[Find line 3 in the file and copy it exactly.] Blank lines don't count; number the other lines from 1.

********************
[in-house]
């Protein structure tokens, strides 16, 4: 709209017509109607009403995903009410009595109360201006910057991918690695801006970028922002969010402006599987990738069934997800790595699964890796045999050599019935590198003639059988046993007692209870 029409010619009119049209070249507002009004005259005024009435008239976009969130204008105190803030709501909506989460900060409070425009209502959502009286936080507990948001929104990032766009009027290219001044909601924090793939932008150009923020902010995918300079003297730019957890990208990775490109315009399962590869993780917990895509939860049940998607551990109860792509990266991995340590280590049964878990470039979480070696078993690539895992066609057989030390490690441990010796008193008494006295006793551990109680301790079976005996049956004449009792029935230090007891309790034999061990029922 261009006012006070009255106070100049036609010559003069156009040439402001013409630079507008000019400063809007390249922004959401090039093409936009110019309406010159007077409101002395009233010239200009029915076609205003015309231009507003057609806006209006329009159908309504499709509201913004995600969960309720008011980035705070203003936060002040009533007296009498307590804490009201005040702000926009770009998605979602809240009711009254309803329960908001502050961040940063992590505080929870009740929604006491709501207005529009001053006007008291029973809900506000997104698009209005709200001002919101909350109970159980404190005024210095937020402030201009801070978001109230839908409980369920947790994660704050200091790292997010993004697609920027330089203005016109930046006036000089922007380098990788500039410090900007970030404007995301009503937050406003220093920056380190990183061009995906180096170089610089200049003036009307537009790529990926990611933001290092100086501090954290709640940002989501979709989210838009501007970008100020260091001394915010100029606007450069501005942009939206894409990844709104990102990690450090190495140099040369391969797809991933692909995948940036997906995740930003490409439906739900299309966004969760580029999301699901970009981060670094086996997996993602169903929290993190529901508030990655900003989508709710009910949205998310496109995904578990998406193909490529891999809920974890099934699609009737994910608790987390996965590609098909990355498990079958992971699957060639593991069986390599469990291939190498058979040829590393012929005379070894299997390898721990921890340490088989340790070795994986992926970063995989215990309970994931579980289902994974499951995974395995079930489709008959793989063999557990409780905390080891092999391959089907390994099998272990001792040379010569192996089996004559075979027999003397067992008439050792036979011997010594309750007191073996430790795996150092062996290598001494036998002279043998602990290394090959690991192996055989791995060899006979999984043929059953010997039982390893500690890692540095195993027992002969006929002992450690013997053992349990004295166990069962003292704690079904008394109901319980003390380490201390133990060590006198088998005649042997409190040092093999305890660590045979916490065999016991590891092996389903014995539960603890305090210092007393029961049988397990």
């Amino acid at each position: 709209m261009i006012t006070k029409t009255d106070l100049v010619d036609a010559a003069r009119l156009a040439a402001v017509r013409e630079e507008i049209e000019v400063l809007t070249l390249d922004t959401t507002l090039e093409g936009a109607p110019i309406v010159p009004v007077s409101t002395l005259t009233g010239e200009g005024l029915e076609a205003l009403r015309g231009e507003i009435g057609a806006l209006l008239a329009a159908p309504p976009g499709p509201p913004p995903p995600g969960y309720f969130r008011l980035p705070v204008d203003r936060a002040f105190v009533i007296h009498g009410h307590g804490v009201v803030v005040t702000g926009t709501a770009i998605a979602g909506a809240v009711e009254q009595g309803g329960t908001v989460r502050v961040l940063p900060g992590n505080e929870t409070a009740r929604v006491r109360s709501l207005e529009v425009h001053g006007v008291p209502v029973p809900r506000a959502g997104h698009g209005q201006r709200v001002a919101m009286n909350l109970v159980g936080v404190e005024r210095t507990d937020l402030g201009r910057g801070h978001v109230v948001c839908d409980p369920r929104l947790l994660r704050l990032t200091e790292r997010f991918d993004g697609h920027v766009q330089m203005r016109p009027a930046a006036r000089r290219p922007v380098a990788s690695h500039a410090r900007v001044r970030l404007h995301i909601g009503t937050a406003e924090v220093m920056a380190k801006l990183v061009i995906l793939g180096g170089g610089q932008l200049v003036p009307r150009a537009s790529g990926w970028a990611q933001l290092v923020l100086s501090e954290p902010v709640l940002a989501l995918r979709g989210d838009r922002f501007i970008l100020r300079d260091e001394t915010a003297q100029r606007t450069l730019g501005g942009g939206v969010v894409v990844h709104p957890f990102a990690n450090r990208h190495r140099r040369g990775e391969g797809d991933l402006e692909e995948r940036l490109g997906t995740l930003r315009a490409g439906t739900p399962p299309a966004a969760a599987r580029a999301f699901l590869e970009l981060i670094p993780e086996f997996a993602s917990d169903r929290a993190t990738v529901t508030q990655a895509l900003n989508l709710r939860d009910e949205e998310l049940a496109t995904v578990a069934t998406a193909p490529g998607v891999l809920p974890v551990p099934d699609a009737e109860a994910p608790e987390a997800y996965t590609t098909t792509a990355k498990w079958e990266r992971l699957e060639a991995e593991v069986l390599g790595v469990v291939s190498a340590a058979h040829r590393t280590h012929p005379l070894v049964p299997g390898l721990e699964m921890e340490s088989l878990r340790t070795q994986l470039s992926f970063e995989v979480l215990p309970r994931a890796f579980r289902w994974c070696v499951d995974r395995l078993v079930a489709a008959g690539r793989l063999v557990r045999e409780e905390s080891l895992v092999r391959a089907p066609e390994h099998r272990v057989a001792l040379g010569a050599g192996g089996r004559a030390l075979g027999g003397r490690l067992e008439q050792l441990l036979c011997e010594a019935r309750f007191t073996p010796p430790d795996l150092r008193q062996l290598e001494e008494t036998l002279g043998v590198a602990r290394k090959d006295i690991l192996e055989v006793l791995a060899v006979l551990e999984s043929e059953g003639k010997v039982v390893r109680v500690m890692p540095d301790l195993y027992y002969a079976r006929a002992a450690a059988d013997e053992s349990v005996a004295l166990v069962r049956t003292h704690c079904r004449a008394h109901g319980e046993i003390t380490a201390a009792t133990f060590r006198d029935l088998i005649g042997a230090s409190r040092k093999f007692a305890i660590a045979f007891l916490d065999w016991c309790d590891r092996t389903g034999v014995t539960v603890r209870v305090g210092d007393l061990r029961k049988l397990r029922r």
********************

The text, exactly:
């Amino acid at each position: 709209m261009i006012t006070k029409t009255d106070l100049v010619d036609a010559a003069r009119l156009a040439a402001v017509r013409e630079e507008i049209e000019v400063l809007t070249l390249d922004t959401t507002l090039e093409g936009a109607p110019i309406v010159p009004v007077s409101t002395l005259t009233g010239e200009g005024l029915e076609a205003l009403r015309g231009e507003i009435g057609a806006l209006l008239a329009a159908p309504p976009g499709p509201p913004p995903p995600g969960y309720f969130r008011l980035p705070v204008d203003r936060a002040f105190v009533i007296h009498g009410h307590g804490v009201v803030v005040t702000g926009t709501a770009i998605a979602g909506a809240v009711e009254q009595g309803g329960t908001v989460r502050v961040l940063p900060g992590n505080e929870t409070a009740r929604v006491r109360s709501l207005e529009v425009h001053g006007v008291p209502v029973p809900r506000a959502g997104h698009g209005q201006r709200v001002a919101m009286n909350l109970v159980g936080v404190e005024r210095t507990d937020l402030g201009r910057g801070h978001v109230v948001c839908d409980p369920r929104l947790l994660r704050l990032t200091e790292r997010f991918d993004g697609h920027v766009q330089m203005r016109p009027a930046a006036r000089r290219p922007v380098a990788s690695h500039a410090r900007v001044r970030l404007h995301i909601g009503t937050a406003e924090v220093m920056a380190k801006l990183v061009i995906l793939g180096g170089g610089q932008l200049v003036p009307r150009a537009s790529g990926w970028a990611q933001l290092v923020l100086s501090e954290p902010v709640l940002a989501l995918r979709g989210d838009r922002f501007i970008l100020r300079d260091e001394t915010a003297q100029r606007t450069l730019g501005g942009g939206v969010v894409v990844h709104p957890f990102a990690n450090r990208h190495r140099r040369g990775e391969g797809d991933l402006e692909e995948r940036l490109g997906t995740l930003r315009a490409g439906t739900p399962p299309a966004a969760a599987r580029a999301f699901l590869e970009l981060i670094p993780e086996f997996a993602s917990d169903r929290a993190t990738v529901t508030q990655a895509l900003n989508l709710r939860d009910e949205e998310l049940a496109t995904v578990a069934t998406a193909p490529g998607v891999l809920p974890v551990p099934d699609a009737e109860a994910p608790e987390a997800y996965t590609t098909t792509a990355k498990w079958e990266r992971l699957e060639a991995e593991v069986l390599g790595v469990v291939s190498a340590a058979h040829r590393t280590h012929p005379l070894v049964p299997g390898l721990e699964m921890e340490s088989l878990r340790t070795q994986l470039s992926f970063e995989v979480l215990p309970r994931a890796f579980r289902w994974c070696v499951d995974r395995l078993v079930a489709a008959g690539r793989l063999v557990r045999e409780e905390s080891l895992v092999r391959a089907p066609e390994h099998r272990v057989a001792l040379g010569a050599g192996g089996r004559a030390l075979g027999g003397r490690l067992e008439q050792l441990l036979c011997e010594a019935r309750f007191t073996p010796p430790d795996l150092r008193q062996l290598e001494e008494t036998l002279g043998v590198a602990r290394k090959d006295i690991l192996e055989v006793l791995a060899v006979l551990e999984s043929e059953g003639k010997v039982v390893r109680v500690m890692p540095d301790l195993y027992y002969a079976r006929a002992a450690a059988d013997e053992s349990v005996a004295l166990v069962r049956t003292h704690c079904r004449a008394h109901g319980e046993i003390t380490a201390a009792t133990f060590r006198d029935l088998i005649g042997a230090s409190r040092k093999f007692a305890i660590a045979f007891l916490d065999w016991c309790d590891r092996t389903g034999v014995t539960v603890r209870v305090g210092d007393l061990r029961k049988l397990r029922r």